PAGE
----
THE JOURNEY TO THE TOP OF THE STAIRCASE
I was very fortunate to travel the world coaching the men’s and women’s Japanese teams. I took them to tournaments in Dubai, Botswana, Australia, Singapore, Vanuatu and Samoa. But the biggest of them all came in November 2011 when I went to Dhaka in Bangladesh for the Women’s World Cup Qualifying tournament.
We landed from Dubai in the dead of night and I immediately fell in love with the place. The passionate people, how they had nothing yet were so happy and hospitable.
When Bangladesh was liberated in the 1970s from Pakistan, the Japanese were very helpful for the Bangladeshis cause. The Bangladeshis never forgot this, hence why their national flag has the same rising sun as Japan’s.
During our three week stay there we were cheered and followed around wherever we went. Nothing was too much trouble for our hosts – embarrassingly, an entire shopping mall was shut down just so the 17 of us could browse some shops. It showed the lengths that they were prepared to go.
My girls set themselves high goals of making the top four and reaching the World Cup the following year in India. I didn’t have those expectations as we were joined at the tournament by the likes of Pakistan, South Africa, West Indies, Bangladesh and Sri Lanka. I believed we had done well to qualify for the event, but my biggest error in judgement was not to communicate the plan I had for the team with the players.
We struggled to adapt in the first three matches against Bangladesh, Ireland and the West Indies, but all the same showed improvement in each outing.
After the West Indies defeat I gathered them all in the hotel meeting room and told them how proud I was of them for their improvement in hot, dry conditions against some really good teams. I emphasised the point of taking what they had learnt and applying it to the next match and then the next tournament.
An hour after the meeting I had a phone call where two of the senior players wanted to meet me in the bar by the pool. When I arrived they said that the girls were shocked by what I had said. Sometimes the translation gets lost and the captain, who translates, had translated my speech to say that we need to forget about this tournament, forget our dreams of playing in the World Cup and start to think about our next tournament which was to be held in Vanuatu six months later.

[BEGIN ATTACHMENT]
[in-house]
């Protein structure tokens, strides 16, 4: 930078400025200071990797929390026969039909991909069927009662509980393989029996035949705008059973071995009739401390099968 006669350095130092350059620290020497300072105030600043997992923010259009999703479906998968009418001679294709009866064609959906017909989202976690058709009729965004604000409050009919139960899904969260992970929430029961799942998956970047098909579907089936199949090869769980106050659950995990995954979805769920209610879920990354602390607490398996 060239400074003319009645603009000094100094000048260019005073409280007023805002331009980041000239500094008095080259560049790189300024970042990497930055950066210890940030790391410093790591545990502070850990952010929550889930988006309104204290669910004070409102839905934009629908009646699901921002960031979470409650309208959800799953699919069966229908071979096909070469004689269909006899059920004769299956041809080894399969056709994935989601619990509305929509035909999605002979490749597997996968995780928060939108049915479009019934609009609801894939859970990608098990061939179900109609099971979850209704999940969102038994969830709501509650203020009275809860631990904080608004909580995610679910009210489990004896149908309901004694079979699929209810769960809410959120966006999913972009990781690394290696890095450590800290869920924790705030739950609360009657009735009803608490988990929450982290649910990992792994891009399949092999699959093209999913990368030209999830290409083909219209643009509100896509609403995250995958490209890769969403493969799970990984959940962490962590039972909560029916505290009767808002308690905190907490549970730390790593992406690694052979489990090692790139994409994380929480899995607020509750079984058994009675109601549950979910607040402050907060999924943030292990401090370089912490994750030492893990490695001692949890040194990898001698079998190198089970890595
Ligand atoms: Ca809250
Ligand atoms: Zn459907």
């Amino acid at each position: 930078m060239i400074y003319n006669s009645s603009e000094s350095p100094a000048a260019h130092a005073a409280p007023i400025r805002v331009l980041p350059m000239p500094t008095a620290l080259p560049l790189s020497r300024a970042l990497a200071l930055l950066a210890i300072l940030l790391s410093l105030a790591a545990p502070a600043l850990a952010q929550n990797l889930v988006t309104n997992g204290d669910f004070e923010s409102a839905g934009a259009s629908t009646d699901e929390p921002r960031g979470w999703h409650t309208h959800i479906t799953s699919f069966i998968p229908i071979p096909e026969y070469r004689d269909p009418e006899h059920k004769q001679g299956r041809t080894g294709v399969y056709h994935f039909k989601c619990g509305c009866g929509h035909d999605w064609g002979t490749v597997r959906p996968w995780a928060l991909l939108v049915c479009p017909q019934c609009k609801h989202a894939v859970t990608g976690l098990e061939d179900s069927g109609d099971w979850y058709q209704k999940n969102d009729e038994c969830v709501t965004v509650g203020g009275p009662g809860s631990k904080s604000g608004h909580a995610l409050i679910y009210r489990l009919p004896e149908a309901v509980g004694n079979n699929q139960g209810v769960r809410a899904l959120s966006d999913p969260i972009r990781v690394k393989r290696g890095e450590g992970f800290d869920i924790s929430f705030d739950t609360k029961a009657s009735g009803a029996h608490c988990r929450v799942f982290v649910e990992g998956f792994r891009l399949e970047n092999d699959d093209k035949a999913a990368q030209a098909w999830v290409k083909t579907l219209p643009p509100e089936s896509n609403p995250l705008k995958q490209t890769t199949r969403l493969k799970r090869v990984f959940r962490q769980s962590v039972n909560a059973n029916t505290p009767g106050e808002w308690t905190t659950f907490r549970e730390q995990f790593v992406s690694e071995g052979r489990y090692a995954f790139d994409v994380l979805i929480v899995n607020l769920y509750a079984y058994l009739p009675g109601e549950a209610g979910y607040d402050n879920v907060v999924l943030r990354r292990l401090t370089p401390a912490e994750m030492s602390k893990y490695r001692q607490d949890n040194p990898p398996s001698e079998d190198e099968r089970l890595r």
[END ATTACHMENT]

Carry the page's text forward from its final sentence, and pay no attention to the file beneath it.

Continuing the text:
I smoothed things over with them and the two players understood what I had really meant, but I told them that I wanted another team meeting first thing in the morning.
I spent the rest of the night preparing a PowerPoint presentation around the strategic plan I devised for the team.
I presented it to the team, showing them that Japan Cricket is still in its infancy compared to our opponents in Bangladesh. I reminded them how far they had come as a team and showed them two staircase methods which indicate that it’s important to take what you learn from each match and tournament and take another step towards the top of the staircase which is your overall long-term objective.
What we were building towards overall was a Silver medal at the 2014 Asia Games in Seoul, South Korea with a world ranking of 10.
The meeting was concluded by announcing that we need to take what we have learnt thus far in Bangladesh and make our final two matches against Pakistan and Zimbabwe our best matches.
I was careful not to say what my objectives for the team were. Because you should focus on the process, not the outcome. Our process was getting better each day and if we did that the outcome would take care of itself.
One objective I had was to beat a Test playing nation by 2015. Three days later, we did it, beating Zimbabwe. Following that game, little old Japan had a World ranking of 13, which was astonishing to many observers.
This whole experience showed me that strategic planning is a must, but what is equally as important is sharing that plan with your team members. My players were my biggest stakeholders and if I had communicated these focus points with them prior to the tournament, the anxiety wouldn’t have been there and we may have achieved an even bigger outcome.
It’s the same within any business in any industry. If you have team members who feel valued and empowered to contribute to a strategic plan document then you will have a more loyal hard working team in the long run.
Sport is a business, and the most successful businesses look towards the future and map out what they want to achieve. Team NZ did it, the All Blacks do it every four years, and thousands of businesses do it across the globe.
Our organisation are big believers that small business can have the efficiency and success of big business, within a small business budget. We have been able to illustrate this on many occasions and your business could be next.
We can help you grow and look into the future for what could be achieved and assist you in developing your own staircase. A strategic plan is not a daunting or time consuming document either. Our one-on-one workshops make the process very simple.
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